Gregg Broughton gave an interesting insight into Rovers’ recruitment plans when discussing the loan signing of Tyler Morton and permanent addition of Sammie Szmodics.

For the third successive year Rovers have taken a Reds youngster on loan, with Morton following on from Harvey Elliott and Leighton Clarkson before him.

He became the second signing the Broughton-Tomasson era, with Callum Brittain already through the door, with Sammie Sczodics following not far behind as he joined from Peterborough United for an undisclosed fee.

With Morton, Broughton first outlined how Rovers had to wait for the 19-year-old, a deal that had been in the works ahead of the season but then held up by his involvement in pre-season.

More telling was Broughton stating: “Strategically we knew we needed to add another central midfielder to the squad for this season and a loan suited us ideally to ensure we didn’t block the medium-term pathways of some of our own young midfielders who have done so well for us over the last eight weeks.”

Those midfielders referred to are Jake Garrett and Adam Wharton.

The comment would suggest that Rovers’ recruitment in that area is now complete.

As reported earlier in the window, it was expected that the Academy pair would fill the holes left by the departures of Bradley Johnson and Jacob Davenport. The pair managed only 27 appearances between them last season.

Johnson himself outlined that his influence off the field was just as important as his role on it, while Davenport failed to feature in any of the games in the second half of the season.

That was despite Rovers having also allowed Clarkson to return to Liverpool in January, cutting short his season-long loan.

So while Garrett and Wharton are untried at senior level, they were given an extended chance to impress in pre-season. Tomasson revealed after the QPR win that he had been close to handing Wharton his debut off the bench on Saturday.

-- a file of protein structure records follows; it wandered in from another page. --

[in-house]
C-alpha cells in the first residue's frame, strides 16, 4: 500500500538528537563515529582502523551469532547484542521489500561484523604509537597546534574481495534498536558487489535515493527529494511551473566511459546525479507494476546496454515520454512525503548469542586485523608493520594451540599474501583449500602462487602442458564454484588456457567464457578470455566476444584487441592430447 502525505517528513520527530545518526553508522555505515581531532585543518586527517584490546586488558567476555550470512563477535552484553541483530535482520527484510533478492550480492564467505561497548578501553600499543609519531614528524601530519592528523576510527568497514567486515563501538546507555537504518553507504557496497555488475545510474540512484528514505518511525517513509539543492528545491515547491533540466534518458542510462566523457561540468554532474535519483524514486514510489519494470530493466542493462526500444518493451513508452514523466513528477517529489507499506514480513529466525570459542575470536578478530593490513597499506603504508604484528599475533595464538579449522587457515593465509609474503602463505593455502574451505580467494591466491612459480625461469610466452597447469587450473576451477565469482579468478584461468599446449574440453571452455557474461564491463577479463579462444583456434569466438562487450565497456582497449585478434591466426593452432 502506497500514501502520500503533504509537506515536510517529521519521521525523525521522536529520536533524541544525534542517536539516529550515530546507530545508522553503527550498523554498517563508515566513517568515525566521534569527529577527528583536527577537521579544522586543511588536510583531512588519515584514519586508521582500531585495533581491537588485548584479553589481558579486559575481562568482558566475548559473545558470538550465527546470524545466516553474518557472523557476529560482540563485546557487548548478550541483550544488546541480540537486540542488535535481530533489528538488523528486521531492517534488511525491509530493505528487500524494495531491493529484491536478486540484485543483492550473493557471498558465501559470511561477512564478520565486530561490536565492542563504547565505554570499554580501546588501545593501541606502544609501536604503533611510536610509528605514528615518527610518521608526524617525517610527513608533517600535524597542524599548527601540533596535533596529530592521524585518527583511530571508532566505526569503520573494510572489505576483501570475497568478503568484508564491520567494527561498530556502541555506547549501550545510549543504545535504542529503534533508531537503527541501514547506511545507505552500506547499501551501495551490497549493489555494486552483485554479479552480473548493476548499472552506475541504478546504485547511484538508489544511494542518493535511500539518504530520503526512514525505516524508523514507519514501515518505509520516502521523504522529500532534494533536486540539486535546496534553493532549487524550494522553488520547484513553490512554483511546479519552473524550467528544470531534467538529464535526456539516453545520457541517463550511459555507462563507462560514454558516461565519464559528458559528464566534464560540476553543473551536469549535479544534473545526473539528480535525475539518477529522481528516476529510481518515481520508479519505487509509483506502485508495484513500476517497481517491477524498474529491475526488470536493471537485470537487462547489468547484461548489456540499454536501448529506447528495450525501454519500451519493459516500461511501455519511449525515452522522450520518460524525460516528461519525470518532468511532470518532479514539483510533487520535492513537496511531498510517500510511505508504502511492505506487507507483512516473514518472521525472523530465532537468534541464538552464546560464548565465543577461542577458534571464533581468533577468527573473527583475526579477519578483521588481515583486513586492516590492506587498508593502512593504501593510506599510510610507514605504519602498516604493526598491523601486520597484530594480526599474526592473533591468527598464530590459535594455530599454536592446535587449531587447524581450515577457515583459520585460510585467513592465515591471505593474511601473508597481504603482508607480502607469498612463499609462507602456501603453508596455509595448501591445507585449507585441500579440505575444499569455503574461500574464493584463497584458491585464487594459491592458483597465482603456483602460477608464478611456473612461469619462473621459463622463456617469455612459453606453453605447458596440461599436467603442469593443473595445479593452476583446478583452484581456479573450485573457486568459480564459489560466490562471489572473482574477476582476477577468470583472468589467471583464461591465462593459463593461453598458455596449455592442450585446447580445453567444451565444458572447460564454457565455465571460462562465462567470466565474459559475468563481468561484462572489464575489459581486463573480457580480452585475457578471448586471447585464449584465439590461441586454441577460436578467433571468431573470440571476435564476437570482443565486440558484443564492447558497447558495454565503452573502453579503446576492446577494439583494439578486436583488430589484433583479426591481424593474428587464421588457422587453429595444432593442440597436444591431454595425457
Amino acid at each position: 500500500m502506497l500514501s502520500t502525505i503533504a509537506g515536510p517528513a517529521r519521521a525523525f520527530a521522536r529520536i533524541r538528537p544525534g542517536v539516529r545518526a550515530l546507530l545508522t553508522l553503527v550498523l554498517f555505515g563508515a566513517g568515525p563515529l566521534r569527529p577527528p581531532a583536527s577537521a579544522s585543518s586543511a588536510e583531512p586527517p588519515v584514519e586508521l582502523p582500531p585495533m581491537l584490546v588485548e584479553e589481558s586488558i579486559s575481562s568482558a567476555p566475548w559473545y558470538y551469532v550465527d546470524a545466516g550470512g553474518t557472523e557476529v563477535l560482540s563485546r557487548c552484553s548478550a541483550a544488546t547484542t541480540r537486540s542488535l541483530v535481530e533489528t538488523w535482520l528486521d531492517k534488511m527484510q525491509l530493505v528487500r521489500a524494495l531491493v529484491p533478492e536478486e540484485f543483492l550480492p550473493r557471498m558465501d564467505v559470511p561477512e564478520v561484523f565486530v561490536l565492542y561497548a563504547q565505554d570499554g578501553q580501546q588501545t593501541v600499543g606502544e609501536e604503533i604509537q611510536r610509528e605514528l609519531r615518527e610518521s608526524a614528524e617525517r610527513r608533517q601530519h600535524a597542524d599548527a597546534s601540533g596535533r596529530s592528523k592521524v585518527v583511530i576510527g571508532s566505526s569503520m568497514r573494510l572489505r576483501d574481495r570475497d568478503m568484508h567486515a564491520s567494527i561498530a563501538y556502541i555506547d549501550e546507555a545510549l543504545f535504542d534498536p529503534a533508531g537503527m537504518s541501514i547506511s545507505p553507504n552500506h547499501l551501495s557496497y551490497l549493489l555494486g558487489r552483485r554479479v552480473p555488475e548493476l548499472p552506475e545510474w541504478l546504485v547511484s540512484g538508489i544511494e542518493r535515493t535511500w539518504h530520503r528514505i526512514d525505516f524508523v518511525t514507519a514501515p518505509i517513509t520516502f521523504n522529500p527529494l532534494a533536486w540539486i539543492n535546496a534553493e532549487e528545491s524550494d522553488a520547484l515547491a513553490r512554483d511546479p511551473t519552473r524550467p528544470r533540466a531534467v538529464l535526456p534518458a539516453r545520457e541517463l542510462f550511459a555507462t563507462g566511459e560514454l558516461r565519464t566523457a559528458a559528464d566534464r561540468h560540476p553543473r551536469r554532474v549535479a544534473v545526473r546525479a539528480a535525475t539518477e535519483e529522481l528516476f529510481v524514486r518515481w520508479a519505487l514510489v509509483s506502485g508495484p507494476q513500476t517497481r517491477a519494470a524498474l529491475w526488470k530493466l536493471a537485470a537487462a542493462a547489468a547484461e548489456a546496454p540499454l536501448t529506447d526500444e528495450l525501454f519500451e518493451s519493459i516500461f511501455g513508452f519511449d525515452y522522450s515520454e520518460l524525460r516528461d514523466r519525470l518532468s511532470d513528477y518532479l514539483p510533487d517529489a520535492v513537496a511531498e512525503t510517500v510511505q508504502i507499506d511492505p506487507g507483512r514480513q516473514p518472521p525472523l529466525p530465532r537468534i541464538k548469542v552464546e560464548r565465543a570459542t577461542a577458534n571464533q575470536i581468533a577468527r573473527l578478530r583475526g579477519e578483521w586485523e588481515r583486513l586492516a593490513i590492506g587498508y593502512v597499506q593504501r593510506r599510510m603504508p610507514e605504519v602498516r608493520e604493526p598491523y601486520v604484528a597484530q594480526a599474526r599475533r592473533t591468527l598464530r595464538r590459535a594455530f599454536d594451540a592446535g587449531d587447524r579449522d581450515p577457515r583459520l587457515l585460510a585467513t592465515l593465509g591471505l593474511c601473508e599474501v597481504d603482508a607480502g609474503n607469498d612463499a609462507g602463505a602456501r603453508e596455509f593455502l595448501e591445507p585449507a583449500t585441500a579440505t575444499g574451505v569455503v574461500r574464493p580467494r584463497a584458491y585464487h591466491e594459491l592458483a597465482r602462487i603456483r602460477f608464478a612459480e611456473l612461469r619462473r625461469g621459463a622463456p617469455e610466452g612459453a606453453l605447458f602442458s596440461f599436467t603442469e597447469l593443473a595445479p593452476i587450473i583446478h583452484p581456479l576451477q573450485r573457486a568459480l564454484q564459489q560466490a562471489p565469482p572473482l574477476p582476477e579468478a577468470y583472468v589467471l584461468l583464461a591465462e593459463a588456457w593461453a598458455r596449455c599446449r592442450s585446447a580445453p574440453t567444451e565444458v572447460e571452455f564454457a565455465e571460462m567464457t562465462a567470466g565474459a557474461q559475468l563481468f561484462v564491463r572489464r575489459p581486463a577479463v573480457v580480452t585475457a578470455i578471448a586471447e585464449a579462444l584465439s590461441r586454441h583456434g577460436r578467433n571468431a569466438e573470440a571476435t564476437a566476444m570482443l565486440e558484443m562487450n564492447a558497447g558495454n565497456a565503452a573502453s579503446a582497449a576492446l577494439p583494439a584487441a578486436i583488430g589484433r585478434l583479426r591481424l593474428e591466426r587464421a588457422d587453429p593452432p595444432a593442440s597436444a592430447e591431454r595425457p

Rovers’ recruitment appears focused on filling the holes left by the five key players who departed last season.

Brittain will take over from Ryan Nyambe on the right side of the Rovers defence, and while it’s John Buckley expected to fill the deeper role that Joe Rothwell operated in, Morton will be the extra midfield option.

Tomasson believes he can provide flexibility in a number of midfield roles, and given Rovers’ expected high-intensity football and the number of bookings likely collected by both Travis and Buckley, opportunities are set to come his way.

With the deal for Szmodics also completed, his flexibility across the attacking positions is likely to replicate that of former loanee Reda Khadra.

Of him, Broughon said: "We identified that we needed to add both athleticism and another goal threat to the squad, and Sammie gives us both of these qualities."

That would then leave the central defensive gaps of Darragh Lenihan and Jan Paul van Hecke needing to be filled, something that has been on the agenda all summer, but more pressing now after the injury of Hayden Carter.

Sam Barnes provided the defensive on the bench on Saturday, his first involvement in a matchday squad, while Ash Phillips was 19th man.

While Daniel Ayala’s qualities are unquestioned, his fitness record has let him down, and will be factored into Rovers’ recruitment planning.

The big question then centres around the future of Ben Brereton.

Tomasson has no concerns over utilising the 23-year-old, despite the ongoing speculation, while he remains a Rovers player.

Rovers’ hand isn’t a strong one when it comes to Brereton given his contractual situation, and their resolve to hold out for anything close to £20m will be tested.

Brereton was unique in that he scored the goals of a No.9 while playing from out wide.

Rovers’ planning around Brereton is unclear at this stage, as to whether they go for an out-and-out No.9, or wide option.

Having tried, but failed, to move for an Adam Armstrong replacement last summer, Rovers had a ready-made one in Brereton who stepped in to fill that goalscoring hole.

To not move for a Brereton replacement, should he leave, would be a huge risk.

Broughton outlined at the start of the window that Rovers’ business wasn’t dependant on the future of Brereton and they could plough on regardless.

That has rang true, with Szmodics following Brittain through the arrivals door, with no indication that it is ‘the Brereton money’ being spent.

While central defence is a big hole left to fill, how things play out with Brereton means the biggest aspect of Rovers’ transfer window could still be yet to come.